Review: Then the Evening Comes (2019)
The mornings rise upon and the evenings fall onto a lonely, crumbling house and the farm surrounded by the forests, hills and fields. Two women live there without even the basic benefits of the civilization like electricity and running water, taking care of their crops, fruit and animals almost in complete silence, day after day. Their work seems hard, but their faces do not leave much impression whether it is or it is not so. It could be the only life they know of…
From that description, one could assume that the film in the spotlight is last year’s double Academy Award nominee Honeyland, which is absolutely not the case. However, Maja Novaković’s stunning debut short documentary Then Comes the Evening is a similarly themed, but different kind of cinematic work than Tamara Kotevska’s & Ljubomir Stefanov’s film which has been reaping awards since its world premiere at Visions du Réel in 2019. We finally had the chance to see it at the online edition of DokuFest.
The difference between the two documentaries from Balkans are numerous, yet subtle. They do not start and end with the format and the visual identity (the landscape here is far less arid). Thematically, Novaković is more interested in making a meditation about the simplicity and the occasional brutality of the life without any kind of technology than in the social and political-economic aspects of the low-tech agriculture.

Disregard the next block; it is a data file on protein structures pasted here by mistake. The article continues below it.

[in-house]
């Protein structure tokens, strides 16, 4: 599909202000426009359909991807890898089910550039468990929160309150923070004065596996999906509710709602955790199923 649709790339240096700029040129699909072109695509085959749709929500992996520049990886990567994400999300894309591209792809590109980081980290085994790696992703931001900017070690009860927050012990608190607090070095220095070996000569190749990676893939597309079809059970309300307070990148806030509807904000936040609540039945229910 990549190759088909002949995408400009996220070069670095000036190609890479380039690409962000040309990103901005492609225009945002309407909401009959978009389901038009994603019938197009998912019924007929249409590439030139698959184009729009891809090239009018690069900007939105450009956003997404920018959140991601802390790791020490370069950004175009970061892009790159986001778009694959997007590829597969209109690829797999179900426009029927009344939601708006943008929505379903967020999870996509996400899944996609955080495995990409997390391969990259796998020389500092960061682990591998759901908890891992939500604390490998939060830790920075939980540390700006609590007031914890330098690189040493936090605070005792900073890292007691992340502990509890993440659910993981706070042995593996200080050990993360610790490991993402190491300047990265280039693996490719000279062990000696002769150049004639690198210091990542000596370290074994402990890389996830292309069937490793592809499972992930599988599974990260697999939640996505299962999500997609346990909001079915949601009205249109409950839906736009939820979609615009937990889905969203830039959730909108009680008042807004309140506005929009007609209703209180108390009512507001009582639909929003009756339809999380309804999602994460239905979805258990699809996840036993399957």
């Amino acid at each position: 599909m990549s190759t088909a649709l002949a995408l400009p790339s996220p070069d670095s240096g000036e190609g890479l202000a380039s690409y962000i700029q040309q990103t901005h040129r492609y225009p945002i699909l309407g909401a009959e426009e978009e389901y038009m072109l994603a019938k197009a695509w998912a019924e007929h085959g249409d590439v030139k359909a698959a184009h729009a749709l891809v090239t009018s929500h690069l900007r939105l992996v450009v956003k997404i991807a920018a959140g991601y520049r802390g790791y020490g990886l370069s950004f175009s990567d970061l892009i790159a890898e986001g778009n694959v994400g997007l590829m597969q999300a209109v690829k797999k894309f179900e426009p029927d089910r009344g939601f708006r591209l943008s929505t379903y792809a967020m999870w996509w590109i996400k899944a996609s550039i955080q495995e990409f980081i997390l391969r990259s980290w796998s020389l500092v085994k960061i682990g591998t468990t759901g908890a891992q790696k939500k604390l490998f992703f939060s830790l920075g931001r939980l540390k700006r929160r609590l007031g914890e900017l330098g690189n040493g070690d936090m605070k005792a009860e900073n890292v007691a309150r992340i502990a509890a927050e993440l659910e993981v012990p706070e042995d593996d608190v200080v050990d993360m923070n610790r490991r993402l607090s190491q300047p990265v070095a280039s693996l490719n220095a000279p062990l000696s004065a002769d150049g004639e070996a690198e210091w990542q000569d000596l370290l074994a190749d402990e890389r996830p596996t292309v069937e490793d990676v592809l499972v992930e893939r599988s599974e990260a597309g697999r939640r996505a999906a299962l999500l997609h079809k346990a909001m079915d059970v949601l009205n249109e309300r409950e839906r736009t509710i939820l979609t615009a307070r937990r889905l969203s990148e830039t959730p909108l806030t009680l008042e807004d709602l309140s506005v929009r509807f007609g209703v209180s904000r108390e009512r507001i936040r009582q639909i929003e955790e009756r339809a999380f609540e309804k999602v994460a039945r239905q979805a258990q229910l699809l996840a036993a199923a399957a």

The approach reflected in the treatment of the protagonists and the protagonists’ relationship to the fact that they are being filmed is the key difference here. Unlike the charismatic and chatty leading lady of Honeyland, in Novaković’s film the protagonist Vinka speaks only to her sheep and goats or when she has to chant for the storm-chasing ritual. Like their relationship towards the life and the civilization, Vinka and her mother Obrenija remain completely untouched by the fact that someone is filming them in order to tell their story.
Maja Novaković does a magnificent job doing so, never exploiting them and never imposing her own opinions through them. Aided by the young, but capable crew including Jasna Prolić as the cinematographer, Marija Kovačina at the proverbial editing table and Luka Barajević who handled the sound design, she manages to make a discreet, but strong film that works on its own terms and in a wider context, offering a unique viewpoint in the debate about the relationship between the humanity and the nature.
Original title: A sad se spušta veče
Runtime: 27’ 30’’
Directed by: Maja Novaković
Written by: Maja Novaković
With: Vinka Radić, Obrenija Radić
Cinematography by: Jasna Prolić
Editing by: Marija Kovačina
Sound design by: Luka Barajević
Production design: Maja Novaković
Visual effects by: Ivan Milosavljević
Colourist: Dušan Grubin
Graphic design by: Nebojša Petrović
Produced by: Maja Novaković, Milan Milosavljević
Production company: DKSG – Academic Film Centre
Supported by: Film Centre of Serbia (FCS)